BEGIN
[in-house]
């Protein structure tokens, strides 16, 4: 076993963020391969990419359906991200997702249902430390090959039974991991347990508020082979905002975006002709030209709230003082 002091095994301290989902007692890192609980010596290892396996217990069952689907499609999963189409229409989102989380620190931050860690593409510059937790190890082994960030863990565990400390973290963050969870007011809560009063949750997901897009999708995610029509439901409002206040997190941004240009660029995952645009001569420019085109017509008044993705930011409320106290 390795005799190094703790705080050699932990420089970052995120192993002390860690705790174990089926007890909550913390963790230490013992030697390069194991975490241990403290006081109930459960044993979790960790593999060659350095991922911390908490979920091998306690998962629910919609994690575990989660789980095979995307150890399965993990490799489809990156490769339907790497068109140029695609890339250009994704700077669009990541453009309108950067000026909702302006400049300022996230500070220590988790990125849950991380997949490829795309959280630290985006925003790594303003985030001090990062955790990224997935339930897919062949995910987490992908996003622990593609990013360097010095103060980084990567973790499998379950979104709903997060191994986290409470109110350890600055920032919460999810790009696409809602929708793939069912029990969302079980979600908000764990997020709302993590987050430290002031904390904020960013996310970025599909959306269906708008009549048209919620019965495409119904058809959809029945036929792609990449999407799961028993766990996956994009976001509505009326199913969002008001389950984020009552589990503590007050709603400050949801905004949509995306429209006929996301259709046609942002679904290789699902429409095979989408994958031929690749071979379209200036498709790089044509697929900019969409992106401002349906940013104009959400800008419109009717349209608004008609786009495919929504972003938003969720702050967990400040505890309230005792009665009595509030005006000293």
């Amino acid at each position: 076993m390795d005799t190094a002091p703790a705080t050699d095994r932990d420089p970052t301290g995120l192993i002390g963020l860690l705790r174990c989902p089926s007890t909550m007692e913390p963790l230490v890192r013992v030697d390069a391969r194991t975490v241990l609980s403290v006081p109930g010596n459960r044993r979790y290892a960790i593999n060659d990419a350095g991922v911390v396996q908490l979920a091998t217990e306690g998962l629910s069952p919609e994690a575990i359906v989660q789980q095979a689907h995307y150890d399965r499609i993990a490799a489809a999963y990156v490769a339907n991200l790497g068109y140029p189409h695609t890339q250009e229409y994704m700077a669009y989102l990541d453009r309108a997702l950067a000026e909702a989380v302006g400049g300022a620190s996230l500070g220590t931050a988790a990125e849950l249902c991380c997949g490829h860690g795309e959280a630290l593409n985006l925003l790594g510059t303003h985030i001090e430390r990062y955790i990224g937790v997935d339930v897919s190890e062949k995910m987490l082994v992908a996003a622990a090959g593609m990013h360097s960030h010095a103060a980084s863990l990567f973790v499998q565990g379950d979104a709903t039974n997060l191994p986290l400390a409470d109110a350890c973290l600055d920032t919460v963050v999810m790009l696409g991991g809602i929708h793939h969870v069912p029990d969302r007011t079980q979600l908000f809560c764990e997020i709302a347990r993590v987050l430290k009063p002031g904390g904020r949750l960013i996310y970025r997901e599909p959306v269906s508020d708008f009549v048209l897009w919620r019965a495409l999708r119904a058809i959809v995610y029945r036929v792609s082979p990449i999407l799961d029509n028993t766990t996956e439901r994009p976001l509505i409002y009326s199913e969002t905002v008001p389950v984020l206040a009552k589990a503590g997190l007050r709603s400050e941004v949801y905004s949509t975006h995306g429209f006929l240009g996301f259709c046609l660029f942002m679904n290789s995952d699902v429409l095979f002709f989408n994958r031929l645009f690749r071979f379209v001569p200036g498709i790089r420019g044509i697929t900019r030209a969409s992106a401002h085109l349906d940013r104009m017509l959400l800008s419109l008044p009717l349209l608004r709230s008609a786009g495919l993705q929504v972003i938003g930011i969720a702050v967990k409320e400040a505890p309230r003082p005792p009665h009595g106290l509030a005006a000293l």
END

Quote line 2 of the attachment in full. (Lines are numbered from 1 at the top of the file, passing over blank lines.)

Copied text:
């Protein structure tokens, strides 16, 4: 076993963020391969990419359906991200997702249902430390090959039974991991347990508020082979905002975006002709030209709230003082 002091095994301290989902007692890192609980010596290892396996217990069952689907499609999963189409229409989102989380620190931050860690593409510059937790190890082994960030863990565990400390973290963050969870007011809560009063949750997901897009999708995610029509439901409002206040997190941004240009660029995952645009001569420019085109017509008044993705930011409320106290 390795005799190094703790705080050699932990420089970052995120192993002390860690705790174990089926007890909550913390963790230490013992030697390069194991975490241990403290006081109930459960044993979790960790593999060659350095991922911390908490979920091998306690998962629910919609994690575990989660789980095979995307150890399965993990490799489809990156490769339907790497068109140029695609890339250009994704700077669009990541453009309108950067000026909702302006400049300022996230500070220590988790990125849950991380997949490829795309959280630290985006925003790594303003985030001090990062955790990224997935339930897919062949995910987490992908996003622990593609990013360097010095103060980084990567973790499998379950979104709903997060191994986290409470109110350890600055920032919460999810790009696409809602929708793939069912029990969302079980979600908000764990997020709302993590987050430290002031904390904020960013996310970025599909959306269906708008009549048209919620019965495409119904058809959809029945036929792609990449999407799961028993766990996956994009976001509505009326199913969002008001389950984020009552589990503590007050709603400050949801905004949509995306429209006929996301259709046609942002679904290789699902429409095979989408994958031929690749071979379209200036498709790089044509697929900019969409992106401002349906940013104009959400800008419109009717349209608004008609786009495919929504972003938003969720702050967990400040505890309230005792009665009595509030005006000293």